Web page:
Prayer to the Gods of the Night, II

I.M. of David Ferry

The mouths of the bankers are closed. The secret
Police dream of hanging and hang. The gallows

Lay down upon the hill and refuse the money
They are paid. The drowsy crows stand on the eaves,

Ridges, and composed light in mudpuddles
With their dark, wet gold out, bartering

With the wind. Money is finally no good
Here. The offered lamb, only a rumor

Of its death, the black smoke of him now nothing
More than the night extended. Sleep. The dogs

Regard the night joyfully because the dead
Let them rest in the alleys beneath the loud gods

That have gone quiet in the sky. House and vulture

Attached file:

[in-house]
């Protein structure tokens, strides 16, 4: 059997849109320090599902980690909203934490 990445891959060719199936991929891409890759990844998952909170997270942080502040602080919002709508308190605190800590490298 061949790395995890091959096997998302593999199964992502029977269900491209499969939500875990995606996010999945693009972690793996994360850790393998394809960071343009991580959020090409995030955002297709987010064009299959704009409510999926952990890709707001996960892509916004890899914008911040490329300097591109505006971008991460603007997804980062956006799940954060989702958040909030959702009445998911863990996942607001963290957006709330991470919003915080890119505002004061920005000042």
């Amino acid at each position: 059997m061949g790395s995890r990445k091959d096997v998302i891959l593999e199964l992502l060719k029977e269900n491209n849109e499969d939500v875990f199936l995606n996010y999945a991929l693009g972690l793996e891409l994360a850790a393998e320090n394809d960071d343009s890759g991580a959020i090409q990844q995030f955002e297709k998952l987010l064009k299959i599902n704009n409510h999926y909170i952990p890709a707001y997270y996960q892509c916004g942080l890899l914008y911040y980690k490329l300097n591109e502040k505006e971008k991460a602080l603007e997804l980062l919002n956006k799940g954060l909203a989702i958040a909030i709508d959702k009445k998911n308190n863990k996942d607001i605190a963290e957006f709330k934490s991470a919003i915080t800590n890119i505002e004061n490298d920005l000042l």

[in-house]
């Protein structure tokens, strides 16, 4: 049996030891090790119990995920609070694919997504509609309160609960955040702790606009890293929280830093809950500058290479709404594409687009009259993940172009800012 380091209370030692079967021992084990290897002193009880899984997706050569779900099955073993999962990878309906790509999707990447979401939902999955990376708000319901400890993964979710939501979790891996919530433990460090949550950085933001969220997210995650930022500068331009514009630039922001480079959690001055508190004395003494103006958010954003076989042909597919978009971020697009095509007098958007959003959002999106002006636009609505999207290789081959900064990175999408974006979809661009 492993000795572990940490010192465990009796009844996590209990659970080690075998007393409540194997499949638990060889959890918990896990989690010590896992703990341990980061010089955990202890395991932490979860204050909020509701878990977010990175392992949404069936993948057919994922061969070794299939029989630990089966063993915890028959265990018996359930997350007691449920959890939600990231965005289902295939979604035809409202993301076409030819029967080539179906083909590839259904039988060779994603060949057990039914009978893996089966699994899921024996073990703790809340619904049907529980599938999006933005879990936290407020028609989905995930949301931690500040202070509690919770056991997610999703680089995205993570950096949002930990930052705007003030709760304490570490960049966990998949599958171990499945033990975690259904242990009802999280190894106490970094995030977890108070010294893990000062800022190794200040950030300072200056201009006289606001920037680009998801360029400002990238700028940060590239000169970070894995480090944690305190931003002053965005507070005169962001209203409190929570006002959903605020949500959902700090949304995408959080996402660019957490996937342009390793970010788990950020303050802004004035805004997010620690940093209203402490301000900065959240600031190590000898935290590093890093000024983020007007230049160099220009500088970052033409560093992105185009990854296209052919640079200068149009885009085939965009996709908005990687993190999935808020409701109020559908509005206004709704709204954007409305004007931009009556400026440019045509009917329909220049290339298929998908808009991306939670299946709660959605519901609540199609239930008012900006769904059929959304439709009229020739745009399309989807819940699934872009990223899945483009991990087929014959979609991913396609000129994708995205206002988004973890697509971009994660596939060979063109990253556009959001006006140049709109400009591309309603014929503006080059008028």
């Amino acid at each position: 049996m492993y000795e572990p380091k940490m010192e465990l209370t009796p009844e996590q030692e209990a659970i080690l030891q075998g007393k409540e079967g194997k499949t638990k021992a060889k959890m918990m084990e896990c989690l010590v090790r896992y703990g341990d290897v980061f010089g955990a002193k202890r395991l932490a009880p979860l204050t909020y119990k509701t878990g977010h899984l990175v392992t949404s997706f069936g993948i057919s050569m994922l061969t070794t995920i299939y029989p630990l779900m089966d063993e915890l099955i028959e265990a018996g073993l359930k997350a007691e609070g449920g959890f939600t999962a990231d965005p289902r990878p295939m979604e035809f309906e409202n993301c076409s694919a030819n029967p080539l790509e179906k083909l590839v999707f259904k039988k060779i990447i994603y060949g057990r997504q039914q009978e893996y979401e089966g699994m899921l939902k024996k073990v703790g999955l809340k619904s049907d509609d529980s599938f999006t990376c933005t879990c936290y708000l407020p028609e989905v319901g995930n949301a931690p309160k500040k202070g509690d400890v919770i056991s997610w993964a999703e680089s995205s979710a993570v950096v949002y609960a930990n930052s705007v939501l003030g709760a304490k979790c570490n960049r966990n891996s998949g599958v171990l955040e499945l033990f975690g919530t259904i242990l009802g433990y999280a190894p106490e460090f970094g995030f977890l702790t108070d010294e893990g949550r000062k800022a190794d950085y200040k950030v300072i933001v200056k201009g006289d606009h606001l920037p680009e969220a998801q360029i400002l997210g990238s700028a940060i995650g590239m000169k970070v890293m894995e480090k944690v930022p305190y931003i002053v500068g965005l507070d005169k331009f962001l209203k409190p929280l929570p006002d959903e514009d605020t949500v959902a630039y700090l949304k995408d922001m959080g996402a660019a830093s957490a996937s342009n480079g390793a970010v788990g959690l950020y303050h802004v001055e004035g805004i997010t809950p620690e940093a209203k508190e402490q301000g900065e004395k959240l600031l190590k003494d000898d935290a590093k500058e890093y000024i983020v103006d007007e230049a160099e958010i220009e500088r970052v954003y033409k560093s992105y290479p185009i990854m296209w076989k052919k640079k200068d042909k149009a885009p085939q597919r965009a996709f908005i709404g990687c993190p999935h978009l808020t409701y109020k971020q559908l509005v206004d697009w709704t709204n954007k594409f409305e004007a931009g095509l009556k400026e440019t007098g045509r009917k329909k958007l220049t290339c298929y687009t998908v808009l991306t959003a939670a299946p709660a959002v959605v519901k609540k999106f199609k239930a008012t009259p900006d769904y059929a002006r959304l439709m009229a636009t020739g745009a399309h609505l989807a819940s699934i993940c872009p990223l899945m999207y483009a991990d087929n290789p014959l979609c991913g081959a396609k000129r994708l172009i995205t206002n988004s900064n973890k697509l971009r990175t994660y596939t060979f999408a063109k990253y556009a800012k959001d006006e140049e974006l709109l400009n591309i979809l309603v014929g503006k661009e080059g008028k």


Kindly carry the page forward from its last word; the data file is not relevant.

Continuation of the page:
Veil whatever aches or bleeds. The good axe,

The bow, the wagon, the viper forget—
As everything at rest forgets what it has

Maimed or killed. The eyes of the poor, for once,
Are bruised like eyes of the rich—only with sleep.

Come, Gods of the Night, enter here, touch
One of your sleepless clients. His head

Is a rose being burned alive. His mother 
Calls out from her urn, telling him to find her, 

As death has, does, finds, walking, not
Knowing whether … Gods of the Night,

Take this man I love who’s being promoted
Beyond his commas and the little motions

Of light on the ceiling, which is his mother
Calling him, take him now to her. Without his rose.

Copyright © 2024 by Roger Reeves. Originally published in Poem-a-Day on April 30, 2024, by the Academy of American Poets.